Green Belt is one of the most popular and successful planning policies on the statute book.
Green Belts are areas of countryside around our major cities where development can only take place under ‘exceptional circumstances’.
We welcome the new Government’s commitment to protect Green Belt but are monitoring whether local authorities respond postively to that commitment.
In the West Midlands there are three Green Belts. One round Birmingham, the Black Country and Coventry, (which extends out as far as town such Rugby, Leamington Spa, Warwick, Alcester, Kidderminster, Bridgnorth, Telford, Rugeley, Lichfield and Nuneaton), one round the North Staffordshire conurbation and a few patchy areas around Burton.
As well as forming rings round our cities, they include important green wedges stretching into the cities, for example, from Lichfield to the Sandwell Valley.
Our Green Belts include some of the most beautiful and accessible countryside in the region, for example, the Clent Hills. However the role of Green Belts is primarily to stop our cities sprawling outwards, as they have in areas of countries like America and Australia.
They help to ensure our cities are compact and sustainable, including reducing the amount of travel (and hence Carbon dioxide emissions).
But Green Belt is always under threat. In the past, for example, the growth of the National Exhibition Centre and Birmingham Airport have eaten deeply into the Meriden Gap, the thin wedge of Green Belt between Birmingham, Solihull and Coventry. The M6 Toll was built entirely on Green Belt land.
Now there are new threats. Housing still threatens to compromise Green Belt around many of our towns despite the new Government’s intentions to protect Green Belt from development. Proposals for large megadepots would also be likely to be built in Green Belt because of the presence of the M6 Toll, itself a major incursion into Green Belt. Plans for Strategic Park and Ride sites also include Green Belt proposals, such as Brinsford, near Wolverhampton.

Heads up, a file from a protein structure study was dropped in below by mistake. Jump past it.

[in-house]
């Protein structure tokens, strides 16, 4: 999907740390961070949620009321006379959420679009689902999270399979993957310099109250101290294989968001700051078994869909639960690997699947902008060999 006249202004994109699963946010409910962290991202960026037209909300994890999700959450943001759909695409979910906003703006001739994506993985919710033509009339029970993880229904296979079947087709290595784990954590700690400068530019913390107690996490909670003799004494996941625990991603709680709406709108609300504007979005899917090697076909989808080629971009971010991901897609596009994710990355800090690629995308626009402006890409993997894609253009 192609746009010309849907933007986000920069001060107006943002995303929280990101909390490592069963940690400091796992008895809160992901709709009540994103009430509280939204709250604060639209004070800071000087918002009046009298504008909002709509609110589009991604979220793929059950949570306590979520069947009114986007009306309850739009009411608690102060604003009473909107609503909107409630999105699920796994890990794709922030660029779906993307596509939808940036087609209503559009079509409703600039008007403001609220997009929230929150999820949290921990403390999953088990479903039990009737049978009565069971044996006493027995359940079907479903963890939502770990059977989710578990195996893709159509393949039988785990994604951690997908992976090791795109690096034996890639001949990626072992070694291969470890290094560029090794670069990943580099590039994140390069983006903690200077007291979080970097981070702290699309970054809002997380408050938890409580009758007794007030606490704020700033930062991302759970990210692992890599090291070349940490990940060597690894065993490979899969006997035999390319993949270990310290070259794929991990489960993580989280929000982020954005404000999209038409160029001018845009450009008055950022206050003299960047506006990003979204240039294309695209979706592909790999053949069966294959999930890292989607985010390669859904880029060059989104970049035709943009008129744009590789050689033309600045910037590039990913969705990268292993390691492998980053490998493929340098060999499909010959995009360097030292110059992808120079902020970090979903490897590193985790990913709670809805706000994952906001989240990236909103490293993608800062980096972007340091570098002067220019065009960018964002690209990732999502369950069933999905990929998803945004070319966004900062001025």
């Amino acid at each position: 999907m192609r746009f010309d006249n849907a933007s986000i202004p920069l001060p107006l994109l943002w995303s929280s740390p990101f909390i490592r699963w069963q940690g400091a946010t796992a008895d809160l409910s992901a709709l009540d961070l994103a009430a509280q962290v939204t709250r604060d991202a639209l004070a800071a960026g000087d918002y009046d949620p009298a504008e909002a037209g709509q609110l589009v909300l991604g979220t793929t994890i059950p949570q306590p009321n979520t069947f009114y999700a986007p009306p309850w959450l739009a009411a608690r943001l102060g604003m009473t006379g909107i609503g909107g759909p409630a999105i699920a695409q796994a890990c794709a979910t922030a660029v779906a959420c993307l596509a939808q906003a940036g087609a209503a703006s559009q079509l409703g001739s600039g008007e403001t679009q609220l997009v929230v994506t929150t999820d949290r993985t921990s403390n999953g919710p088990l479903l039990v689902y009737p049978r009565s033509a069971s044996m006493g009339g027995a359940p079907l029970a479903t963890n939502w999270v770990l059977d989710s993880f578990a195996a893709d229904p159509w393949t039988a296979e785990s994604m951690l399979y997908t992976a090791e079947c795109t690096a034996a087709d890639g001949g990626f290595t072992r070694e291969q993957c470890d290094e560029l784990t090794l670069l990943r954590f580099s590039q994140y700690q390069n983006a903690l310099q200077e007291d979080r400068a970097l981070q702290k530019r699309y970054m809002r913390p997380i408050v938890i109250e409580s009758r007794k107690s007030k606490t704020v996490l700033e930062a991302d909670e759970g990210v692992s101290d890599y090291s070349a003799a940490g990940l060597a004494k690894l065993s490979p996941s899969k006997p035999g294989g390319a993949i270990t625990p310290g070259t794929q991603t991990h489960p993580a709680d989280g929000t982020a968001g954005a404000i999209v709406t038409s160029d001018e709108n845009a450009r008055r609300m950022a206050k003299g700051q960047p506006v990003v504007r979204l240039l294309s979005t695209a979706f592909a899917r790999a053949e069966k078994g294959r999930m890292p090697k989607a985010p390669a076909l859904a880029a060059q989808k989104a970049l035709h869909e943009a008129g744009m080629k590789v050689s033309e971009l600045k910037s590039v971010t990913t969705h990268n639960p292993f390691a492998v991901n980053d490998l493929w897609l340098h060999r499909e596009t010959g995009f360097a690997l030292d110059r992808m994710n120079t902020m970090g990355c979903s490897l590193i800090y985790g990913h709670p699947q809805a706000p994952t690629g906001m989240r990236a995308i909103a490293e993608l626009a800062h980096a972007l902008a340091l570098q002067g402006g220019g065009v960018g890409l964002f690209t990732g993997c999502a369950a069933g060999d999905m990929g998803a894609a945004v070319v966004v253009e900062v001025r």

CPRE believes such proposals should be resisted and the high standard of proof needed to build on Green Belt should be maintained. We also appreciate that not all Green Belt in the West Midlands is of the same ecological or amenity value. We would like to see those areas improved for everyone’s benefit, provided it is not achieved as a quid pro quo for relaxing planning constraints in the Green Belt.
Work on improving the Green Belt was included in the RSS Phase 3 review. CPRE supported improvements to the Green Belt which improves its benefits for nature and make it easier for people to access the countryside provided this is not done in a way which allows innapropriate development or leads to ‘second grade’ Green Belt. We will be pressing local authorities to continue to take this forward.
CPRE WM has produced it own detailed report on Green Belt which explains the history, policy and scope of Green Belt in more detail.
Note: Green Belt is commonly confused with green field land. The later is land which has not been previously developed, such as open fields and woodland, wherever it is. Green Belt is a specificaly designated area and may itself include land which is not green field, for example, old hospital sites. On such sites redevelopment is often restricted to the footprint of existing buildings.